Malawi’s drive towards export led growth slows
Malawi’s efforts to shift towards export-oriented industrialisation that involves production of goods and services that are competitive on the global market have faltered almost 30 years on, it has been established.
The Ministry of Industry and Trade and the United Nations Economic Commission for Africa (Uneca) say this is reflected in the reduction in the number of firms participating in Export Processing Zones (EPZs) from 40 in 1996 to 15 at the end of last year and is largely due to change in trade and fiscal policies.
Published data from Uneca shows that out of the firms in EPZs, 22 were in textile and apparel, six in agro-processing, seven in horticulture, four in mining and one in wood and wood products.
As of last year, the country had 15 active EPZ firms and some of them are Kawalazi Estates, Malawi Mangoes Limited, Thyolo Nut Company, Sable Farming, Makande Estates, and Vizara Rubber and Wood Company, according to Uneca.
But speaking in an interview on Saturday, Ministry of Trade and Industry spokesperson Mayeso Msokera said the current EPZ scheme is made up of a variety of operations as opposed to smaller firms that were concentrated in sectors such as textile.
“When EPZs were adopted in 1995 in Malawi, majority of companies under the scheme were into textiles and garments production and were exporting to South Africa,” he said.
Msokera said in the current EPZs regime, there are no specific zones dedicated to export processing, rather it is firms which are designated the status of EPZs and are located in areas of choice as well as convenience to the investor.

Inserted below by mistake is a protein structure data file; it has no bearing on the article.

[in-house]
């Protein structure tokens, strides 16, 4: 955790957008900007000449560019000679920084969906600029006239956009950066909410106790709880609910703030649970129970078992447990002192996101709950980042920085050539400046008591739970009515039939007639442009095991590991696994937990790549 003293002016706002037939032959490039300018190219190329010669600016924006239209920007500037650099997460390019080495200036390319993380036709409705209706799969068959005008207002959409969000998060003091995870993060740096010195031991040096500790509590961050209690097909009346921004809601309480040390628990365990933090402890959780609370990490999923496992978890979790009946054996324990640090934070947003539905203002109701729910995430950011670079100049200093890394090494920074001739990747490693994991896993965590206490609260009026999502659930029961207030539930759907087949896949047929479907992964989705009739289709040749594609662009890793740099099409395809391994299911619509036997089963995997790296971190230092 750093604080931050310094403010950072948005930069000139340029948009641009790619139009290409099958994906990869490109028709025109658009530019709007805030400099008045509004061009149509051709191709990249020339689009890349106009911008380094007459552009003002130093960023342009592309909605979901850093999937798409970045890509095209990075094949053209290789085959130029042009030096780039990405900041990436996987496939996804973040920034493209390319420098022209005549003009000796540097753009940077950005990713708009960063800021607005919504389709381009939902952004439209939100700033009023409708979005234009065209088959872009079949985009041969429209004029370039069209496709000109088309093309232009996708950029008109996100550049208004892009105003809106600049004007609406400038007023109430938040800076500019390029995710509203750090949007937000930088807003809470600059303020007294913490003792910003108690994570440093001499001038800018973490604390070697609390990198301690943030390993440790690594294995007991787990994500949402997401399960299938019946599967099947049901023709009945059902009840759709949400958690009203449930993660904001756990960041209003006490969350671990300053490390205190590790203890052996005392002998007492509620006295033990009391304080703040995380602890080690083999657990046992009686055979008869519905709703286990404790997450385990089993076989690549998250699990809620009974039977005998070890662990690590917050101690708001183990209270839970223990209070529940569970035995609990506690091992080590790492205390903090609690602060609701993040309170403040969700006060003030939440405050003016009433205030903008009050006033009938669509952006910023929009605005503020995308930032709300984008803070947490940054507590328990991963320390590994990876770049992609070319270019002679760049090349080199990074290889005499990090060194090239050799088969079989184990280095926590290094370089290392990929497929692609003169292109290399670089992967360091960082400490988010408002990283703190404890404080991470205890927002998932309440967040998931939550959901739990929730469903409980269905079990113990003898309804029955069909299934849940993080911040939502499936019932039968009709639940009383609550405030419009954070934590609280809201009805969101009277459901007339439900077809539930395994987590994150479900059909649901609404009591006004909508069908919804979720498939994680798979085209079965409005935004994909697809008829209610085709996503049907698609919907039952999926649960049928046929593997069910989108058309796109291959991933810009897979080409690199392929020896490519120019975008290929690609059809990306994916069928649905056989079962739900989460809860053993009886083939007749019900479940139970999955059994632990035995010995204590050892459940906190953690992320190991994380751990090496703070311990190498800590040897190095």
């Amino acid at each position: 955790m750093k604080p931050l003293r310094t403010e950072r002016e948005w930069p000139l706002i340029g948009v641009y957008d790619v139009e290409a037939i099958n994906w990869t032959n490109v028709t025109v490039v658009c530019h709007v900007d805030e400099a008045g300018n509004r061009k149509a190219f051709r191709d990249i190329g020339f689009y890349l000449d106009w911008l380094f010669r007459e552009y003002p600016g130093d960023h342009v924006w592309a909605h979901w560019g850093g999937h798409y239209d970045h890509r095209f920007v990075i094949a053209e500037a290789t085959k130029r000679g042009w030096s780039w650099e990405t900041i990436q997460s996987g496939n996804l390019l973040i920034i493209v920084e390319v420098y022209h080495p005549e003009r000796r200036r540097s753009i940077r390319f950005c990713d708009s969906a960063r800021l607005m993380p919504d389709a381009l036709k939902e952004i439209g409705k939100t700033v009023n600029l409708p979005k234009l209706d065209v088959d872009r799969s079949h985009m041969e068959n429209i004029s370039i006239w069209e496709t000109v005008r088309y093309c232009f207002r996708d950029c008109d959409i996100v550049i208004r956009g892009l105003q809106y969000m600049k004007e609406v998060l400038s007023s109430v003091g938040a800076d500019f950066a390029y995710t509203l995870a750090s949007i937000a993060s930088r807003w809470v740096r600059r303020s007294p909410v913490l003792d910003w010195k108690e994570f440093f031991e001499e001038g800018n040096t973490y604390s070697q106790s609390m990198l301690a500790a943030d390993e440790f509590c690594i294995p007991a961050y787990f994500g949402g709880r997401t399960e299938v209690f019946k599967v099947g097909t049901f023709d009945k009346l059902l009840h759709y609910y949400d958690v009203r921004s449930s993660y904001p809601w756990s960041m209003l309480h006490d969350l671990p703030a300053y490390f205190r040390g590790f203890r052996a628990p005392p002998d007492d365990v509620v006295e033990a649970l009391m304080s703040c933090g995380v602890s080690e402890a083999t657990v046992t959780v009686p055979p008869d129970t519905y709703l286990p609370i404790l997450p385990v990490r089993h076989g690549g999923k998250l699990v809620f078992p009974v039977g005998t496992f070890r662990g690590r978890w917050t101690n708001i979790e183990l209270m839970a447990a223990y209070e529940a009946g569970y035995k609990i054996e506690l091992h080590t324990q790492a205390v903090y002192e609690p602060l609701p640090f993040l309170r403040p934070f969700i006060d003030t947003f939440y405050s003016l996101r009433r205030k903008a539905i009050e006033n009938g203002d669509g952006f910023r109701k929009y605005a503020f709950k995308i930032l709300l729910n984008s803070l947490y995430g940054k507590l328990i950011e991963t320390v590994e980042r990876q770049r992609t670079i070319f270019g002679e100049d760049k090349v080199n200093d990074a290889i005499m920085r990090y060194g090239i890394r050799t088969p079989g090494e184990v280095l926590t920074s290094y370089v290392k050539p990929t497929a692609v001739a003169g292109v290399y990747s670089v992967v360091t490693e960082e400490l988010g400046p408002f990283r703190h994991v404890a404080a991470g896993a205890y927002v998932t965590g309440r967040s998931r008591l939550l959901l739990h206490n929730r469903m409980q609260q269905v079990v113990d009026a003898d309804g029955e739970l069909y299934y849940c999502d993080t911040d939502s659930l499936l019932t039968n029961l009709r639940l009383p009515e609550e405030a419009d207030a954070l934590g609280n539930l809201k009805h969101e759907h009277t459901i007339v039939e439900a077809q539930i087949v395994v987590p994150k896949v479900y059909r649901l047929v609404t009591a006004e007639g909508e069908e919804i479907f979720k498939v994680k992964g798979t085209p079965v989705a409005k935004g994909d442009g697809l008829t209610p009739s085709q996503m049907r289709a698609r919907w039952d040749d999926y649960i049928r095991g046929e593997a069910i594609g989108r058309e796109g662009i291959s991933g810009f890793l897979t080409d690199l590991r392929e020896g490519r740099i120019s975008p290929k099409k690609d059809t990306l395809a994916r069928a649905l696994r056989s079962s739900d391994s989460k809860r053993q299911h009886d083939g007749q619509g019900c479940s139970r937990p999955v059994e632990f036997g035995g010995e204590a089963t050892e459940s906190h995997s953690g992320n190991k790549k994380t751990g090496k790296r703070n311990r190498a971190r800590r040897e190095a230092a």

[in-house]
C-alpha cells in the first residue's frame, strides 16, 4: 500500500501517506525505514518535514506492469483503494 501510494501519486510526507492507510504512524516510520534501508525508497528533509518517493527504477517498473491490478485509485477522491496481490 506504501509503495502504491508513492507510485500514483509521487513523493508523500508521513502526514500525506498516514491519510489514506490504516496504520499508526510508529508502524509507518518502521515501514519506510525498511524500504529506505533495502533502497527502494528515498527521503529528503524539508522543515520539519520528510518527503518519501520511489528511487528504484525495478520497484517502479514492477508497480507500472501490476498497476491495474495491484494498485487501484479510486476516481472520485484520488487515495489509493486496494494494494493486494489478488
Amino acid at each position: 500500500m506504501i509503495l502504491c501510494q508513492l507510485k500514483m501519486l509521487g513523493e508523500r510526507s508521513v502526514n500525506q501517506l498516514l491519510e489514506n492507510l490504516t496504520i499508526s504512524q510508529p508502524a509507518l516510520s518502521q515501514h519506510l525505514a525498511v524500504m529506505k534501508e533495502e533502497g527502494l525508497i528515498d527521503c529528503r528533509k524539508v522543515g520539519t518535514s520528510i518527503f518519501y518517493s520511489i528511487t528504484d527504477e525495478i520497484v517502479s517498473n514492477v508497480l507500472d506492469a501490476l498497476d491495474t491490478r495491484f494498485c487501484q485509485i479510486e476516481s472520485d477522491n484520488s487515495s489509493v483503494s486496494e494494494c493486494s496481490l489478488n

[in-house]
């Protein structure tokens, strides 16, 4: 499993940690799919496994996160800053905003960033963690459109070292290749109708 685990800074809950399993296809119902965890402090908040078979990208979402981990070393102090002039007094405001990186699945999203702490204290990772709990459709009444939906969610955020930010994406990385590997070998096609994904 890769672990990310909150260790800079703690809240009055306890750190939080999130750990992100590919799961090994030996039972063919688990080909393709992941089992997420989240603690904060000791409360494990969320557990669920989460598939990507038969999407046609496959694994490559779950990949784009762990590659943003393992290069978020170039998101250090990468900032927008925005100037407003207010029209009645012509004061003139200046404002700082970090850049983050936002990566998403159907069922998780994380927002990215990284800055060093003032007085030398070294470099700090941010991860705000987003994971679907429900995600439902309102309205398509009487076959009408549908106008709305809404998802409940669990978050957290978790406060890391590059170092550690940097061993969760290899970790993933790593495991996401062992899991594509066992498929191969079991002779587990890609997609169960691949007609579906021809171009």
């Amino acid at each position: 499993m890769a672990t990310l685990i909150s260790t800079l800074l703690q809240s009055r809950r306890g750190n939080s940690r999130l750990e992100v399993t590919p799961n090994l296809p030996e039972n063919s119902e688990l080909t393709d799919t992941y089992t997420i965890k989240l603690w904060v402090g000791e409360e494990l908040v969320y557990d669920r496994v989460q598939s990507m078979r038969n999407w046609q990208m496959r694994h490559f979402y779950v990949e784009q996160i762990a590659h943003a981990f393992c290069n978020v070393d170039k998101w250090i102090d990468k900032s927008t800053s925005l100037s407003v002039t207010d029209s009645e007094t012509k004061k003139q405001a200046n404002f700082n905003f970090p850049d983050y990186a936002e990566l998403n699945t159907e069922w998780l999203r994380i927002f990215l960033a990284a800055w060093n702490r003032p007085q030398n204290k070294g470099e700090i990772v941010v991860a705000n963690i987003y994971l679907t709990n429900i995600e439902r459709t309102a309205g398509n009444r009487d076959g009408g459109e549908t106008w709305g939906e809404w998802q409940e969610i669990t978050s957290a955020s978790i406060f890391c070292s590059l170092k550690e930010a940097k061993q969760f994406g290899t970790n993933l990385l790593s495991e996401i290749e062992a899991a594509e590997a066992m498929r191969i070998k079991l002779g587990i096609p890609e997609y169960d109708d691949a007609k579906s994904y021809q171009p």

Meanwhile, Ministry of Trade and Industry in collaboration with the Malawi Investment and Trade Centre has drafted a Special Economic Zones (SEZs) Bill that is expected to guide developments and operations of the SEZs in Malawi.
Malawi has since identified Area 55 in Lilongwe for the development of 55 SEZs in agro and food processing, production of electrical equipment, manufacture of chemical and plastics, general and light engineering, electronics manufacturing, information and communications technology and logistics centre.
In Blantyre, the ministry will be developing Chigumula SEZ for agro-processing and light manufacturing firms while Matindi also in Blantyre will host firms in manufacturing, agro-processing, chemical and pharmaceuticals, light engineering, mineral processing, and construction material production.
In Mzuzu at Dunduzu, SEZ firms will be engaged in food and agro-processing, light manufacturing, timber industries and pharmaceuticals, among others.
In its analysis of SEZs, Uneca said the Malawi programme focuses not only on promoting export diversification, but also on attracting foreign direct investment and generating foreign exchange.
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